As parents, we all know that feeling when…your rambunctious kid is doing that annoying habit one more time, your patience is running out, and it takes all the self-control you can muster not to BLOW UP! We live in a challenging time right now, with the stay at home order passing the 30-day mark, and families feeling the stress of staring at the same four walls. But, there is hope, and it is possible to balance grace and discipline as we shape our children during this chaotic and historic time.

Extending grace and consistent discipline are two of the biggest challenges of parenting. A deficiency in one area will undoubtedly affect the other. Kids will be kids. They will mess up and get on your last nerve, but there are some principles that can guide you to maintain consistent discipline while showing grace.

Foremost, get on the same page.

As parents, husband and wife must agree on the same philosophy when it comes to grace and discipline. When it comes to maintaining proper discipline with your kids, consistency is key. If married, make sure you act as a team when dealing with issues so that one spouse does not bear the burden alone. If divorced, first get on the same page with your former spouse, and if that is difficult, develop your own grace-filled approach and follow through as best you can. Seek the support of others who know what you are experiencing.

Sometime parents think leniency equals love, but in fact it’s a very dysfunctional form of love.  Some parents think punishment equals love, but there is a big difference between punishment and discipline. Children desire a safe, orderly environment, and most expect their parents to discipline them. Children need to learn that wrong choices have consequences. Godly discipline has more to do with teaching responsibility than forcing obedience.

One word best describes how God deals with His children: grace. God helps imperfect parents, recipients of God’s amazing grace, to shower their children with the same grace. As a parent myself, I have felt that gentle tug of the Holy Spirit to bestow grace on my kids – a great lesson was learned by both father and child.

When parents work together for the same outcome, raising responsible kids, it is necessary to create a common language with expressed expectations.

6 essentials to think about:

  1. Rules without relationship equals rebellion.
    Knowing when to lay down the law and when to engage in relationship-building is greatly important to practicing grace and discipline.
  2. Choose your battles wisely.
    If you find yourself becoming easily agitated when your children misbehave, you may be fighting too many battles on too many fronts, and you may lose energy to fight the really important battles later.
  3. Nagging doesn’t work.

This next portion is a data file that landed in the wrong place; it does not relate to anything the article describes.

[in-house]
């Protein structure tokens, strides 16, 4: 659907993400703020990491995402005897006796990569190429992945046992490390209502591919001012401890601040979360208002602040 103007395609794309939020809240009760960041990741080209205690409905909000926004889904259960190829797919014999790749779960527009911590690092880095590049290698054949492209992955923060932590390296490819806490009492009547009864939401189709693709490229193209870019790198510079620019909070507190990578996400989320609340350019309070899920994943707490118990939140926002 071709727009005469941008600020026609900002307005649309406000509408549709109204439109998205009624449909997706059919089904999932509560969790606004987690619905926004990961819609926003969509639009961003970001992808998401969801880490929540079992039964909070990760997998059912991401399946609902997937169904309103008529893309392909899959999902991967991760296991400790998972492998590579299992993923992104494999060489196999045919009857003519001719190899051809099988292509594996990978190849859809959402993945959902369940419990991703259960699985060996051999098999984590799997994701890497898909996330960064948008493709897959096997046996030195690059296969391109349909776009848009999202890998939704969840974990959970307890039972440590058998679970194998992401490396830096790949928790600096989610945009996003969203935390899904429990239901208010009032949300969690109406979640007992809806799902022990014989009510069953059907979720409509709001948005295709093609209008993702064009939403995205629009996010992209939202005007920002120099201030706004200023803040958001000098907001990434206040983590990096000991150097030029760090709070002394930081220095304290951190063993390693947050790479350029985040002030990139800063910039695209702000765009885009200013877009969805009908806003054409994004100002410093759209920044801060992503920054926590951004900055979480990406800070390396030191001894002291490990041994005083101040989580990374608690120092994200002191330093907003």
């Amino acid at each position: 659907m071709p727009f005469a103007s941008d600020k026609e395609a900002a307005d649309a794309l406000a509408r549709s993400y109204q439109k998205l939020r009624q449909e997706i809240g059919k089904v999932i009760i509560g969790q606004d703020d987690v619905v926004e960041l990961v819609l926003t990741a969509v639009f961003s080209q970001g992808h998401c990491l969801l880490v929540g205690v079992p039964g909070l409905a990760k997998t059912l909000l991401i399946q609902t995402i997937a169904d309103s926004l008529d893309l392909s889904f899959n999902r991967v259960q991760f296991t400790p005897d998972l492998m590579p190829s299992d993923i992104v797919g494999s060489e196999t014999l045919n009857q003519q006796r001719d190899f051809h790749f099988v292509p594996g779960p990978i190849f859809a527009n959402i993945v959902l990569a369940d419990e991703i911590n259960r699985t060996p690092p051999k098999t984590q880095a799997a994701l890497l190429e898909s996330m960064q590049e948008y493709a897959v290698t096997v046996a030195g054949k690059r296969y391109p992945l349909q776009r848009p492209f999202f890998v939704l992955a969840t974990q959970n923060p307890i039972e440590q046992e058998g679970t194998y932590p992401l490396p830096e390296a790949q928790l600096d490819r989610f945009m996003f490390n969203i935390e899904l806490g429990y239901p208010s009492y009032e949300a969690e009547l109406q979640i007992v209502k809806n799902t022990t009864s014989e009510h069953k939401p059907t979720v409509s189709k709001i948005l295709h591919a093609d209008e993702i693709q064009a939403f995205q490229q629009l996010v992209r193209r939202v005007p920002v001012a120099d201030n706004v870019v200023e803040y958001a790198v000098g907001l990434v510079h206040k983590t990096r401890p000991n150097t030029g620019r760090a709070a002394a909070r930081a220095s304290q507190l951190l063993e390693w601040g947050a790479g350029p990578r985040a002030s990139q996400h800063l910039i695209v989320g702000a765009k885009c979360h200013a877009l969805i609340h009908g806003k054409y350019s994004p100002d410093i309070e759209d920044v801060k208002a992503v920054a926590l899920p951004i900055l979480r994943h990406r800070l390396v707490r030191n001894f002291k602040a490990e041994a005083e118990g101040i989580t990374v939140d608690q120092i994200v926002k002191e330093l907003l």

It stifles intimacy and sets your kids up for future failure. Are you planning on following them to college and nag? Your children could get used to decision-making spurred on by nagging, and then have an unhealthy relationship with their spouse. The Bible has this to say: “And now a word to you parents. Don’t keep on scolding and nagging your children, making them angry and resentful. Rather, bring them up with the loving discipline the Lord himself approves, with suggestions and godly advice” (Ephesians 6:4 TLB).
  4. Yelling crushes and shuts down your child’s spirit.
    The more you yell at your kids, the less they hear. They will only think you are mad at them. A wise person once said, “Parents need to out-mature, not out-power, their kids.” Parents, yelling accomplishes nothing and ultimately is a signal that something is not right in us.
  5. Don’t be afraid to admit your mistakes.
    Apologize for wrongs done or said. Your children will not disrespect you for it. The opposite is true. Model confession and forgiveness.
  6. Clearly express your expectations.
    Your children need limits and boundaries, and when they meet your expectations, they feel good about themselves. Be consistent in following through with consequences or your kids will learn rules are not for them. Parenting expert, Kevin Leman, once said, “Inconsistency is how to raise a yo-yo.”

Parents, please know that there is grace available for you if you have made mistakes in your parenting. The Bible clearly says that we all sin, and one area we illustrate that truth is how we sometimes parent our children. But remember God is the God of second chances, and modeling that to your children is a lesson all by itself.

*Inspired from Jim Burns’ book, “Confident Parenting”

Leonard Prater
Associate Pastor of Adults

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